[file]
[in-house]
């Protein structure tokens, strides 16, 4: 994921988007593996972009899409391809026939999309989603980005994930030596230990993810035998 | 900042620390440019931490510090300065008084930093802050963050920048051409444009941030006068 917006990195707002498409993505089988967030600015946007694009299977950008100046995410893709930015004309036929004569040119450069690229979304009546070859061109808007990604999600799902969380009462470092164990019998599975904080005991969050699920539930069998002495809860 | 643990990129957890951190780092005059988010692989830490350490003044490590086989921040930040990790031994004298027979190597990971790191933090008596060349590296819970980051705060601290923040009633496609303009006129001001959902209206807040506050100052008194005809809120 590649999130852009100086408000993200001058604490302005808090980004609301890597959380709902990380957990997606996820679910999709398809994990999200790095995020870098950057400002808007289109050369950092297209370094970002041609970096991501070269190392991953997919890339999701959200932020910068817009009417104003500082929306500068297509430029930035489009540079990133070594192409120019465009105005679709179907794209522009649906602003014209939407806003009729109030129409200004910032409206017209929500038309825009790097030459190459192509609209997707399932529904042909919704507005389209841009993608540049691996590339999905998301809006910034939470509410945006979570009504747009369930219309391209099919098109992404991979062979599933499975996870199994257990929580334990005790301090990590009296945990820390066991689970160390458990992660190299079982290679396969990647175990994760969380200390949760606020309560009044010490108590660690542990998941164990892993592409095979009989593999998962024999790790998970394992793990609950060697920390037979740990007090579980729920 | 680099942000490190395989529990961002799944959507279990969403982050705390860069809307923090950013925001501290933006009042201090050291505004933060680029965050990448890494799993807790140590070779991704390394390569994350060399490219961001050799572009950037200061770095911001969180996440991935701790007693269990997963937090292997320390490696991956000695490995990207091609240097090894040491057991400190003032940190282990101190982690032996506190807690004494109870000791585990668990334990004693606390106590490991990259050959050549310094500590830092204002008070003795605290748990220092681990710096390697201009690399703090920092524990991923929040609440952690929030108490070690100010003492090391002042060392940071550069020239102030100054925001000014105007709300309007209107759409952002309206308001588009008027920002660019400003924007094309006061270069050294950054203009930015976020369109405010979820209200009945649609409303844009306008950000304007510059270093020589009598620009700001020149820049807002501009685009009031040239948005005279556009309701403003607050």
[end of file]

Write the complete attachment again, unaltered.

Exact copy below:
[in-house]
């Protein structure tokens, strides 16, 4: 994921988007593996972009899409391809026939999309989603980005994930030596230990993810035998 | 900042620390440019931490510090300065008084930093802050963050920048051409444009941030006068 917006990195707002498409993505089988967030600015946007694009299977950008100046995410893709930015004309036929004569040119450069690229979304009546070859061109808007990604999600799902969380009462470092164990019998599975904080005991969050699920539930069998002495809860 | 643990990129957890951190780092005059988010692989830490350490003044490590086989921040930040990790031994004298027979190597990971790191933090008596060349590296819970980051705060601290923040009633496609303009006129001001959902209206807040506050100052008194005809809120 590649999130852009100086408000993200001058604490302005808090980004609301890597959380709902990380957990997606996820679910999709398809994990999200790095995020870098950057400002808007289109050369950092297209370094970002041609970096991501070269190392991953997919890339999701959200932020910068817009009417104003500082929306500068297509430029930035489009540079990133070594192409120019465009105005679709179907794209522009649906602003014209939407806003009729109030129409200004910032409206017209929500038309825009790097030459190459192509609209997707399932529904042909919704507005389209841009993608540049691996590339999905998301809006910034939470509410945006979570009504747009369930219309391209099919098109992404991979062979599933499975996870199994257990929580334990005790301090990590009296945990820390066991689970160390458990992660190299079982290679396969990647175990994760969380200390949760606020309560009044010490108590660690542990998941164990892993592409095979009989593999998962024999790790998970394992793990609950060697920390037979740990007090579980729920 | 680099942000490190395989529990961002799944959507279990969403982050705390860069809307923090950013925001501290933006009042201090050291505004933060680029965050990448890494799993807790140590070779991704390394390569994350060399490219961001050799572009950037200061770095911001969180996440991935701790007693269990997963937090292997320390490696991956000695490995990207091609240097090894040491057991400190003032940190282990101190982690032996506190807690004494109870000791585990668990334990004693606390106590490991990259050959050549310094500590830092204002008070003795605290748990220092681990710096390697201009690399703090920092524990991923929040609440952690929030108490070690100010003492090391002042060392940071550069020239102030100054925001000014105007709300309007209107759409952002309206308001588009008027920002660019400003924007094309006061270069050294950054203009930015976020369109405010979820209200009945649609409303844009306008950000304007510059270093020589009598620009700001020149820049807002501009685009009031040239948005005279556009309701403003607050």